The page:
Monday, December 10, 2018
Fibres of Life: Ikat Textiles of the Indonesian Archipelago
University Museum and Art Gallery, University of Hong Kong
90 Bonham Road, Pokfulam,
Hong Kong, Hong Kong
Sep 15, 2017 To Nov 26, 2017
Detail: The University Museum and Art Gallery (UMAG) is pleased to announce Fibres of Life: IKAT Textiles of the Indonesian Archipelago from September 15 to November 26, 2017. With the exhibition and the publication of Ikat Textiles of the Indonesian Archipelago, UMAG offers a comprehensive overview of the profusion of ikat styles found across the Indonesian archipelago, accompanied by the first detailed reference book on the subject.
Looking at Peter Ten Hoopen’s Pusaka Collection from a scholarly point of view, it is worth acknowledging how it illustrates the concept of ‘unity in diversity’, which the young state of Indonesia chose as its motto upon independence. Here, the interwoven-ness of styles from neighbouring island regions matter, as do their marked individuality and idiosyncrasies. Moreover, it allows for the study not just of the people’s finery, but also of their daily attire, which is lamentably absent in most collections.
An ironic illustration of the effect of this collecting method comes from Ili Mandiri on Flores. As its dark red bridewealth sarongs have been prized and venerated by the local population, this is what most sophisticated collections have aimed to obtain. The simple but lovely indigo sarongs for everyday use have been almost entirely ignored by collectors; hence, they nearly always end up worn to shreds and very few survive—rarer now than the precious and respected, hence eagerly collected, bridewealth sarongs.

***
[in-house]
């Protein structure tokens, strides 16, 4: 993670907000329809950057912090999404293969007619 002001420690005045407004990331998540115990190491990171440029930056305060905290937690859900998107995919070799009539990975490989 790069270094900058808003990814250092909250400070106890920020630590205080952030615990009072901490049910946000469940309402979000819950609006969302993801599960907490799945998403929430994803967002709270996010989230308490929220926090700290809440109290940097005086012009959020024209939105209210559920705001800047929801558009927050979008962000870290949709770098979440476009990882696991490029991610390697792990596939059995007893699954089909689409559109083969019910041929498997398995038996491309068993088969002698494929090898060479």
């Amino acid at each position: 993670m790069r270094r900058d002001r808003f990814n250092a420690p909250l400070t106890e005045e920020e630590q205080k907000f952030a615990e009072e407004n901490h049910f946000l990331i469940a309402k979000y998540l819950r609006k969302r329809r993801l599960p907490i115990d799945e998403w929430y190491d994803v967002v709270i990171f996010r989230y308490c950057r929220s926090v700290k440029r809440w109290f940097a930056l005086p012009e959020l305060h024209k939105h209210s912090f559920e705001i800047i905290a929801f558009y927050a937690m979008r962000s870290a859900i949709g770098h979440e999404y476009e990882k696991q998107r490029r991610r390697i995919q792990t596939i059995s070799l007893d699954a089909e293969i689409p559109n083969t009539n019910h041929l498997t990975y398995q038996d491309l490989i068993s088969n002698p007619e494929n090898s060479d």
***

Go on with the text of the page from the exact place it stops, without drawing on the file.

What knowledge is conserved about ikat textiles and their use in the Indonesian archipelago consists primarily of the records of missionary and scientific fieldwork, predominantly compiled by non-Indonesians. The coverage is thin—many weaving regions are covered by only one or two sources, and several regions have never been studied in any detail. Much traditional knowledge is being lost, especially in the more remote island regions in the Indonesian archipelago, which require concerted effort if any trace of their culture is to survive. UMAG hopes to contribute to the broader project by means of this exhibition and publication, which shows ikat culture through a close reading of examples from over fifty weaving regions and a brief introduction to the conditions, beliefs and customs of the various peoples who have created and used them. The Pusaka Collection reveals the stylistic spectrum of the archipelago's ikat, while also showing remarkable correspondences rooted in time or sculpted by inter-island cultural exchanges. It is rich in superb and rare ikat textiles, many with few known cognates and some of them probably unique.